Going the Distance
by Griffin Hubner, Form V
3 min. read — February 26, 2021
Last Spring semester, St. Anselm’s transitioned to distance learning over concerns of COVID-19. Nearly twelve months later, we are still quarantined. Annual academic and athletic events like the basketball tournament have fallen flat, and newly enrolled students barely get the Abbey experience our school knew back before the pandemic. Students must now choose whether they want to be distanced from each other on campus or stare at a screen for hours at home. We can only hope for a better school year in the fall of 2021.
I would wager that interacting with students around campus is one of the things that made my previous years here the most enjoyable.
But has the pandemic really made Abbey life that unbearable? Because many students and parents are rightfully nervous about COVID-19, St. Anselm’s had opted for a digital approach to learning, otherwise known as distance learning. Students can safely attend their classes from the comfort of their own homes, a fresh alternative to wearing a mask all day. Though there have been some hiccups along the way, the programs for distance learning have been efficient and easy to master. However, this in turn has staggered a key part of Abbey life: social interaction. There are not many opportunities to interact with fellow students during the breaks between classes. I would wager that interacting with students around campus is one of the things that made my previous years here the most enjoyable. People need these kinds of interactions to cope with everyday life. Yet they cannot happen with something as impersonal as an academic program.
Enter digital interaction. Apps such as Discord and Zoom have been steadily gaining more popularity as the pandemic has trudged on. This was a way to make social interactions that were now off limits in a quarantined environment possible. Something as simple as creating a chat group with some friends made distance learning far more bearable for many students (myself included). Since a great deal of student work has been adjusted to be more collaborative, students are able to use these digital gatherings to conduct study sessions, work on homework, or simply have a place to chat. Students have always been encouraged to take the initiative in academics, but distance learning has turned that advice into a given fact. Independent work is the structure of distance learning, though forming a study group should also be commended.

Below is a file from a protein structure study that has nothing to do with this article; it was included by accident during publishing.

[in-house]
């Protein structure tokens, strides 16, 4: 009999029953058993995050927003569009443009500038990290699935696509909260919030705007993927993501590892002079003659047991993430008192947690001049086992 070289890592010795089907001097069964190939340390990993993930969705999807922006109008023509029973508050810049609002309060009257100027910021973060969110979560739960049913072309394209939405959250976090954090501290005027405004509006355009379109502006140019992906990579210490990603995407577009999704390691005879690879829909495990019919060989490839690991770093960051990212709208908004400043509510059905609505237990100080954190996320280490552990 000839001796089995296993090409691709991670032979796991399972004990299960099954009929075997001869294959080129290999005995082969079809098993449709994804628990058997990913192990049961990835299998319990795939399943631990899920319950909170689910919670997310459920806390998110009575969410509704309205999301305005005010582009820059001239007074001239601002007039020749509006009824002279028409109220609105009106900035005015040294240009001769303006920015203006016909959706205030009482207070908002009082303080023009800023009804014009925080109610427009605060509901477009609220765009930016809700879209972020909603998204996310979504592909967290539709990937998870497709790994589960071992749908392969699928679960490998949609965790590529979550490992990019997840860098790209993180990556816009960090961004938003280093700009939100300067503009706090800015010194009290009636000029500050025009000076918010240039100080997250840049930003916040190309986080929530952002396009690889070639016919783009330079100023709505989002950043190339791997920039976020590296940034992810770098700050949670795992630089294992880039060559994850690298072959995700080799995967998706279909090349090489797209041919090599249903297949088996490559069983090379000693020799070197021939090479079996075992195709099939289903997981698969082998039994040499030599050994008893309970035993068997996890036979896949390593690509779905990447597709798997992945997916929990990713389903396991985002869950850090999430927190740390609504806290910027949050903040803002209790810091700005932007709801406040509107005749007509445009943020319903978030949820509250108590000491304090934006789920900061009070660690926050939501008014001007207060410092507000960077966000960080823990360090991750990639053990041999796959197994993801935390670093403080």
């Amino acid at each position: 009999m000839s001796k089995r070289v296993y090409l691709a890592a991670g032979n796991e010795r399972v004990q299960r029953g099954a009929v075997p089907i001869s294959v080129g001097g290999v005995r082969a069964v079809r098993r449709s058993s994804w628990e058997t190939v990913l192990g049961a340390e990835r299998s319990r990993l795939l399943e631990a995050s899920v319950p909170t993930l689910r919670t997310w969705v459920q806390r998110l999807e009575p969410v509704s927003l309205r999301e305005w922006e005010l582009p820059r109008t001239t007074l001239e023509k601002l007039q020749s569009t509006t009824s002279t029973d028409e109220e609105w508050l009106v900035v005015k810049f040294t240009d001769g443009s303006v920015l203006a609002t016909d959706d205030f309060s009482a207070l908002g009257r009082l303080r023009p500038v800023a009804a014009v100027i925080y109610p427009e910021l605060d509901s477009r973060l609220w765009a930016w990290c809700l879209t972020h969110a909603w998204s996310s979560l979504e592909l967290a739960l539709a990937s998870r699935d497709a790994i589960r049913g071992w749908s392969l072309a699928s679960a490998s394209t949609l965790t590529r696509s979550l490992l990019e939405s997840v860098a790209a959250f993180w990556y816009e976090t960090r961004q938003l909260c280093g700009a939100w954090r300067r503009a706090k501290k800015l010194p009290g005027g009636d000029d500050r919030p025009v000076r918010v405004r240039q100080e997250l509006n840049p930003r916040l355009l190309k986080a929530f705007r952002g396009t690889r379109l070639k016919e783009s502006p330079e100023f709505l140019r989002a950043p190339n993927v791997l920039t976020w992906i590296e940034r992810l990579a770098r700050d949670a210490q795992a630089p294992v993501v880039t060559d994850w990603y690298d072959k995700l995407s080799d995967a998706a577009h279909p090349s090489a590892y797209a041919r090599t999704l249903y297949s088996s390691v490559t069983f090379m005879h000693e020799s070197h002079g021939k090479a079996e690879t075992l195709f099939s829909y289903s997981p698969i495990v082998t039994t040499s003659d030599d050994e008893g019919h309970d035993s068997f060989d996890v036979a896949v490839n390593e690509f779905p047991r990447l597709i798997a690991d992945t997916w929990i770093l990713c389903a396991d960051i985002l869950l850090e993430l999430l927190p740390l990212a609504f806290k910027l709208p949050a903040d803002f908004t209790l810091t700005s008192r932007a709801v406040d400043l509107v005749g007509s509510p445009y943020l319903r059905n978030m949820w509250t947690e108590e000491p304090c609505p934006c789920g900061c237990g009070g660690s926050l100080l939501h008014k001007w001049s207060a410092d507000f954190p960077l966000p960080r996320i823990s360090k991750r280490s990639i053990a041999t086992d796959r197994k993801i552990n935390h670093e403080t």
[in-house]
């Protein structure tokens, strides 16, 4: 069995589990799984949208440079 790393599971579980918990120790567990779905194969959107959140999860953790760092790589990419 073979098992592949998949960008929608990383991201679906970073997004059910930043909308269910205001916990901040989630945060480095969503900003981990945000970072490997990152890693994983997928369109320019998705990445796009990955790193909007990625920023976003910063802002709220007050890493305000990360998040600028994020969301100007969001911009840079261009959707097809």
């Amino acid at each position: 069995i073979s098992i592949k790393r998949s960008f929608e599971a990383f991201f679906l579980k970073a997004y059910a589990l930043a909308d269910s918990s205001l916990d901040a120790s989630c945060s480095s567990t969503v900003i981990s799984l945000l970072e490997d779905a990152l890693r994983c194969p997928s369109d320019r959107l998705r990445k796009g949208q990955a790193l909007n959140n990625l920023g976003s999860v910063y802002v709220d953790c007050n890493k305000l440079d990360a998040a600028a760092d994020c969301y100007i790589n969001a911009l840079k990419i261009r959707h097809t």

Something as simple as creating a chat group with some friends made distance learning far more bearable for many students (myself included).
That being said, digital interaction is not limited to school days. We have all had an eye-opening experience on connecting digitally because of quarantine. People can find creative ways to set up online events, even for things that might have previously appeared as in person only. I, for example, have participated in mass Zoom calls with my family every now and again, something that none of us had even considered before we had to rely on Zoom to see each other.
The pandemic has changed all of our perspectives. A situation that we thought would isolate us has ended up expanding our methods of joining together. All it takes is our own initiative to make these distanced interactions happen. So as this challenging year continues and vaccines become increasingly available, please do try to supportively reach out to others with words of comfort, friendship, and hope. If you feel isolated, remember that we all share that same feeling right now. Taking that extra step to speak with and listen to others will surely go a long way to keep us supportively connected with friends, family, and classmates.